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1.  Hybridization of common reed in North America? The answer is blowing in the wind 
AoB Plants  2012;2012:pls022.
Hybridization of Phragmites has occurred in the Gulf Coast and likely is occurring elsewhere in North America. However, detection failure may be due to limited genetic tools. Additionally, nomenclature confusion necessitates a revision of the current classification system.
Background and aims
We review evidence for hybridization of Phragmites australis in North America and the implications for the persistence of native P. australis ssp. americanus populations in North America. We also highlight the need for an updated classification system, which takes P. australis intraspecific variation and hybridization into account.
Methodology
We reviewed available published, in press and in preparation literature to assess the likelihood of hybridization and interbreeding in genotypes of P. australis present in North America.
Principal results
Experimental results demonstrate that hybridization among introduced and native haplotypes is possible within the genus Phragmites, yet evidence that hybridization has occurred naturally is only starting to emerge. The lag in identifying hybridization in Phragmites in North America may be related to under-sampling in some parts of North America and to a lack of molecular tools that provide the capability to recognize hybrids.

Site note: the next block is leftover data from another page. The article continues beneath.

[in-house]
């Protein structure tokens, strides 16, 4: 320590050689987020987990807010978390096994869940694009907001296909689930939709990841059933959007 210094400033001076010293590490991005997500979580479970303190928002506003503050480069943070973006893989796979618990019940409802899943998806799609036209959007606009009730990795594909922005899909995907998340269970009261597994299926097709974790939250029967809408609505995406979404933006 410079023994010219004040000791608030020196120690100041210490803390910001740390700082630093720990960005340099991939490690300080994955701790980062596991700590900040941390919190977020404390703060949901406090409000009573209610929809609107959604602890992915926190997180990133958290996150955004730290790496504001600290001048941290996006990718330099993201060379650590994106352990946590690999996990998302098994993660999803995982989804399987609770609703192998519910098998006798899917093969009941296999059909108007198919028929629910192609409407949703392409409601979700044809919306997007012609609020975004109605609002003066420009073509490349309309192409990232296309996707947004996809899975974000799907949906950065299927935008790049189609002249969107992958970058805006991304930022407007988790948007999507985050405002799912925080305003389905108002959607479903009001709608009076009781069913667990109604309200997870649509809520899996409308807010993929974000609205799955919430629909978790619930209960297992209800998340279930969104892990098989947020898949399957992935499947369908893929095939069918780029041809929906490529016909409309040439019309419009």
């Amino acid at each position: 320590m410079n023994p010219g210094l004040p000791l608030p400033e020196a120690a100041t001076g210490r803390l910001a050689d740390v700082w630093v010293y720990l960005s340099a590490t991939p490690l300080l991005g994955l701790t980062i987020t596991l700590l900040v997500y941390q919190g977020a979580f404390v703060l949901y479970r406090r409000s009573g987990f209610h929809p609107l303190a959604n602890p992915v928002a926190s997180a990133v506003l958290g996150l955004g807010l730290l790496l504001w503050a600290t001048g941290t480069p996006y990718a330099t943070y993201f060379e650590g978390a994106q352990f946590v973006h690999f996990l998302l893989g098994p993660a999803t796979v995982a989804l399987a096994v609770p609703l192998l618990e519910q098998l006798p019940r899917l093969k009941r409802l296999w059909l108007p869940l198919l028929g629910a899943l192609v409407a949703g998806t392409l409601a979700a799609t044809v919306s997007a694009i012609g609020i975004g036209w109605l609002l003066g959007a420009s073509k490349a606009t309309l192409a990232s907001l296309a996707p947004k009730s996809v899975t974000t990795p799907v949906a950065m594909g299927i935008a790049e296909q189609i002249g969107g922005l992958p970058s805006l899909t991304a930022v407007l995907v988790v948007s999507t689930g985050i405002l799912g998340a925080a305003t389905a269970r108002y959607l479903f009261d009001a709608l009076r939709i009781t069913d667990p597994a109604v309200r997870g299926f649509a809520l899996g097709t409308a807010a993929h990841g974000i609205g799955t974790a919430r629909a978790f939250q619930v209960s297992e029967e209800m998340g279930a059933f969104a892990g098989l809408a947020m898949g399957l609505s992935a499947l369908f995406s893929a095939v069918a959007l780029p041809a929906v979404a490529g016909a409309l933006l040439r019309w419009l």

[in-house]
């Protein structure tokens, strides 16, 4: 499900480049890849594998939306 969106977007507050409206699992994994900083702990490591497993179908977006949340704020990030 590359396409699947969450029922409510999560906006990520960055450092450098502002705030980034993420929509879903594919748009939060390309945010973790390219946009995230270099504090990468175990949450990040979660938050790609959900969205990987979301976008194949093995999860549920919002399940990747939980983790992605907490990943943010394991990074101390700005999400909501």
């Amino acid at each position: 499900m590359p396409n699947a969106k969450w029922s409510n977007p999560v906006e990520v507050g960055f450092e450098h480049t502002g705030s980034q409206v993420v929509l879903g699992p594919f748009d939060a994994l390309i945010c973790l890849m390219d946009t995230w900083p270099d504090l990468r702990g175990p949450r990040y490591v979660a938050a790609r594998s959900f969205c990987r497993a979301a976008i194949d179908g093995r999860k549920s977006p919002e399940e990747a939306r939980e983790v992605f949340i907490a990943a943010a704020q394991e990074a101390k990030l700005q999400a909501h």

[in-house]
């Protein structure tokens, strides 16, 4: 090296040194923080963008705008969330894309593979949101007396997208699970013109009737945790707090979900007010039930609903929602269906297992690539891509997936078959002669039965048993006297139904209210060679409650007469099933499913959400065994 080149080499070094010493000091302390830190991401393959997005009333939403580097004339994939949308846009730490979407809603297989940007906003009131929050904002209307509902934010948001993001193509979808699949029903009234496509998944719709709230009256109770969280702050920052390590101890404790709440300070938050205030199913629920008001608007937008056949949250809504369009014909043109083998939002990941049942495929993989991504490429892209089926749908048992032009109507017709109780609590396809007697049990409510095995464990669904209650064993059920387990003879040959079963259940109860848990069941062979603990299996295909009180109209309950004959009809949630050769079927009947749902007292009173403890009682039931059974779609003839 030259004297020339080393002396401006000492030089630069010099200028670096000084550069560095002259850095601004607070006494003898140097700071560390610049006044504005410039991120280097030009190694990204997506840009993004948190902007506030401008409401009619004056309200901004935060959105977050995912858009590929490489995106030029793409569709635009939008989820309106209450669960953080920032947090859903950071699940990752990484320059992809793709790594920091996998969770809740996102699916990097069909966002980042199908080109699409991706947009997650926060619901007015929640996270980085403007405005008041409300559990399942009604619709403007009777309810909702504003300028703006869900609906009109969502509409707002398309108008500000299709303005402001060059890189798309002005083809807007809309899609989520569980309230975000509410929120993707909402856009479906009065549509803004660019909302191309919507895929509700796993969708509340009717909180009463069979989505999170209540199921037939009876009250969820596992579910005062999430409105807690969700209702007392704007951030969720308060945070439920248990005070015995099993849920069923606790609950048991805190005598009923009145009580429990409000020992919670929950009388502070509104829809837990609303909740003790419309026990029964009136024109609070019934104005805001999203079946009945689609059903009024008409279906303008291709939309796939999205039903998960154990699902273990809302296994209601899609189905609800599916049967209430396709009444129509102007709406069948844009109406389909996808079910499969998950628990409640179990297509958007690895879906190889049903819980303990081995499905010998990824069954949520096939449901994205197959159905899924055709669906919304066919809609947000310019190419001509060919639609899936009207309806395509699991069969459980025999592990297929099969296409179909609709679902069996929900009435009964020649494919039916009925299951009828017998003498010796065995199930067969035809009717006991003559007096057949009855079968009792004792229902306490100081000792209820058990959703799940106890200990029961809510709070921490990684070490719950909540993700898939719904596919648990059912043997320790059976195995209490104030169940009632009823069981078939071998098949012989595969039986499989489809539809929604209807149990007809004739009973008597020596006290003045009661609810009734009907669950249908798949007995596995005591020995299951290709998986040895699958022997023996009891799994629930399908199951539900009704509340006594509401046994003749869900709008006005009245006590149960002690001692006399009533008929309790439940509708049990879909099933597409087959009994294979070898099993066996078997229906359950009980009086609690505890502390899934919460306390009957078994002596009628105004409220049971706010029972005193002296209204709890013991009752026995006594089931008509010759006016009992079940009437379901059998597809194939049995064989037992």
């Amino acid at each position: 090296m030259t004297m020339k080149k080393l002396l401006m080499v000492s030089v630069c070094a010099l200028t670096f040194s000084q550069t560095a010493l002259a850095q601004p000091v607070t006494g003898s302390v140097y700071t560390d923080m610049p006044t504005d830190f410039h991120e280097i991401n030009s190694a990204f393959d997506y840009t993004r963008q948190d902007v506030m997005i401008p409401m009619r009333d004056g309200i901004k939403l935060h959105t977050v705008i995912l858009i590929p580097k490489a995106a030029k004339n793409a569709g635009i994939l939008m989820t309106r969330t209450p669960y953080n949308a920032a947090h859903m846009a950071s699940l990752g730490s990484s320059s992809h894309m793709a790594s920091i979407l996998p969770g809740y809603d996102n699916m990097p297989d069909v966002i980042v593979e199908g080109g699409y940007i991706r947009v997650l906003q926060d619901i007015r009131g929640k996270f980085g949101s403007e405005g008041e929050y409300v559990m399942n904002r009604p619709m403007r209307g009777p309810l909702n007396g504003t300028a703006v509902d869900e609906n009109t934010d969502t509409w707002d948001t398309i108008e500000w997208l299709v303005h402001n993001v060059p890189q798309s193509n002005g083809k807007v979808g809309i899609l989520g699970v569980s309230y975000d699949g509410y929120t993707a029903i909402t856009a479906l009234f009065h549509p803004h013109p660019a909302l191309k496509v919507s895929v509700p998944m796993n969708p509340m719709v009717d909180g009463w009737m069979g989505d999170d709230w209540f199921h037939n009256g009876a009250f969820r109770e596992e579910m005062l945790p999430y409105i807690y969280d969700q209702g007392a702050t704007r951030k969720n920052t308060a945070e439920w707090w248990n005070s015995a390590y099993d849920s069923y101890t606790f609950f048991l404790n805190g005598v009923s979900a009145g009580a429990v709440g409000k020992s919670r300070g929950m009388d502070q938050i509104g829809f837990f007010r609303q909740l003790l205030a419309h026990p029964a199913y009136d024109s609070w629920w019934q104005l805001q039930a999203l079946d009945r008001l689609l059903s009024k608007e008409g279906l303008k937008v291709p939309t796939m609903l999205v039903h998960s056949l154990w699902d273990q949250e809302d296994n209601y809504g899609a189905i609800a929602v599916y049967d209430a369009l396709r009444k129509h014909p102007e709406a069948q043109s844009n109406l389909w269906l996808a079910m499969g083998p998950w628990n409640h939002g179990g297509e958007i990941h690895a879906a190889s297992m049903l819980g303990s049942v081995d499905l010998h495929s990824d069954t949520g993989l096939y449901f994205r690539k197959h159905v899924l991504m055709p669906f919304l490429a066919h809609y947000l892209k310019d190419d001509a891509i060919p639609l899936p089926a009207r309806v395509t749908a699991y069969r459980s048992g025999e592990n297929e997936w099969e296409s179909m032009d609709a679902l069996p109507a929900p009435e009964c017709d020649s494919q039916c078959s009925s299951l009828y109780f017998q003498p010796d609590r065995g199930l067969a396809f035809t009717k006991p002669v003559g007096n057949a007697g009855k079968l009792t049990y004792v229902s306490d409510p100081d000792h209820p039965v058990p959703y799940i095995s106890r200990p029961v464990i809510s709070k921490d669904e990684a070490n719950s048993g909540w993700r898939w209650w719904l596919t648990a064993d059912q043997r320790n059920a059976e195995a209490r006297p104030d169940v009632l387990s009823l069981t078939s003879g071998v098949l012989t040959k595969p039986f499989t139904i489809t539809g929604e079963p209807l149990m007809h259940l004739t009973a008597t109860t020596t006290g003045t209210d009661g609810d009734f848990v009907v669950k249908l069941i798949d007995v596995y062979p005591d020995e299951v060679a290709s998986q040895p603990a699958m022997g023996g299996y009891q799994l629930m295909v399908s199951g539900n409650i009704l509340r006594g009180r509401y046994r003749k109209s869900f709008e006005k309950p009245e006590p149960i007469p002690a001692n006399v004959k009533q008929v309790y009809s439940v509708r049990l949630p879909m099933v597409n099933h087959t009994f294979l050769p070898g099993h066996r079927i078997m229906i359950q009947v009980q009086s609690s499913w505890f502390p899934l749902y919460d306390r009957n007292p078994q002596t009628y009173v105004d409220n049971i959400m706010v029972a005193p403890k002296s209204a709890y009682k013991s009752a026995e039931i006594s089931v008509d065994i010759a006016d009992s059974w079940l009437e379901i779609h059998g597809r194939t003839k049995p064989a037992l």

Conclusions
Our understanding of the gene flow within and between species in the genus Phragmites is moving at a fast pace, especially on the east and Gulf coasts of North America. More attention should also be focused on the Great Lakes region, the southwestern and the west coast of the USA, where sympatry has created opportunities for hybridization. Where hybridizations have been detected, there are currently no published data on how hybridization affects plant vigour, morphology, invasiveness or conservation of the genetic integrity of the North American native subspecies. We conclude that the detection of more hybridization is highly likely and that there is a need to develop new markers for the different Phragmites species and lineages to fill current knowledge gaps. Finally, we suggest that the classification system for P. australis should be updated and published to help clarify the nomenclature.
doi:10.1093/aobpla/pls022
PMCID: PMC3444738  PMID: 22993684

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